Every encounter that the devs hype up just feels like Cape Westwind all over again. There's no threat. No danger. No challenge. You can't even complete a single full rotation, because everything falls within a hit or two. A single cooldown AOE wipes out everything within range, and you're not even getting any XP from the kills anymore. Your only source of XP is from MSQ now, but it's become so boring. It's just like the side quests, only with a little more cinematic flair: kill some more savage beasts, exterminate some more rats, crush some more mobs. It's not fun doing what you're told anymore—oh, sure, the devs try to make the story sound interesting, but it just feels like you're treading the same ground over and over, as if what MSQ has you do never changes; it's all the same rote experience, repeating in new lands.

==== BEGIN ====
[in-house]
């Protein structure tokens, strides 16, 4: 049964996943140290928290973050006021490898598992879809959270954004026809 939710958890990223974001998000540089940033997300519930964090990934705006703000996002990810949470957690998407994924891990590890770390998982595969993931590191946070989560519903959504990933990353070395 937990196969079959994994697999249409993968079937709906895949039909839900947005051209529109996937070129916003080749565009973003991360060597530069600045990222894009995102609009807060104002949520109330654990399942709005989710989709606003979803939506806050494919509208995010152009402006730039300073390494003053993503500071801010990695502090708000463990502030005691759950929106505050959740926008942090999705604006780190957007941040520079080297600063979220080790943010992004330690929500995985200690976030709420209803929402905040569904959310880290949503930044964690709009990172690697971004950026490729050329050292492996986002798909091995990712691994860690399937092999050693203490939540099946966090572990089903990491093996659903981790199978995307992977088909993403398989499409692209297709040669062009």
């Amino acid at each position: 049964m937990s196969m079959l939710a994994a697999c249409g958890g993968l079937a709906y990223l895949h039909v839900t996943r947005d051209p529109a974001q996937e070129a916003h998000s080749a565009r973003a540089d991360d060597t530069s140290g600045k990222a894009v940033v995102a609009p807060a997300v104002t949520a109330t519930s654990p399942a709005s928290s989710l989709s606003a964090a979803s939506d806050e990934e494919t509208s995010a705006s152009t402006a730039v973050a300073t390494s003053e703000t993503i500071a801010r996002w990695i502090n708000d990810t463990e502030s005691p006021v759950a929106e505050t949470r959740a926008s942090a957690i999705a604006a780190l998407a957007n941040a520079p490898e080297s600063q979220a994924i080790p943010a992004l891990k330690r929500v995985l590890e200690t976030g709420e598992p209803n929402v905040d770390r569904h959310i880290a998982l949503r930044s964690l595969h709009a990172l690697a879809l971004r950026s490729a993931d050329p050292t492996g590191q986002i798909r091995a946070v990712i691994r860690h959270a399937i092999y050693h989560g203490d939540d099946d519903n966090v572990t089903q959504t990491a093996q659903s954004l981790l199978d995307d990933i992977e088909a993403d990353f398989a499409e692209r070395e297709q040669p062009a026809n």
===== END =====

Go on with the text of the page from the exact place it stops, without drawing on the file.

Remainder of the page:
So you start mixing it up. You send your GC Squadron out to do the tedious parts of your job for you—send your Highlander Gladiators to one area to quell unrest, send a Midlander Rogue to another to pacify the beast tribes, perhaps even throw in the Roegadyn tank to assist her. And you? Well, you're going to start experimenting with Extremes and Savages. See if you can't make things interesting again.
You start marching into battle completely unarmed, and dare the "threats" to do their worst. And they try, of course—that's the nature of beasts, to charge in all at once. But you're too damn high level. You're not even trying to evade them, really; but your level and gear is so far beyond them, they can't help but miss. Even their strongest blows just glance off your armor, and their every other swing misses wide of the mark. It's laughable.
And so you beat them, one by one, with your bare hands, as if teaching a lesson to the incorrigible AI. It takes a little longer than it would if you used your weapon, but at this point you don't even really need one.
Still, despite all the inadequacy of the challenge, it does convince you to try a different melee job. But that doesn't last long—you're still leveling too fast for the encounters to keep up.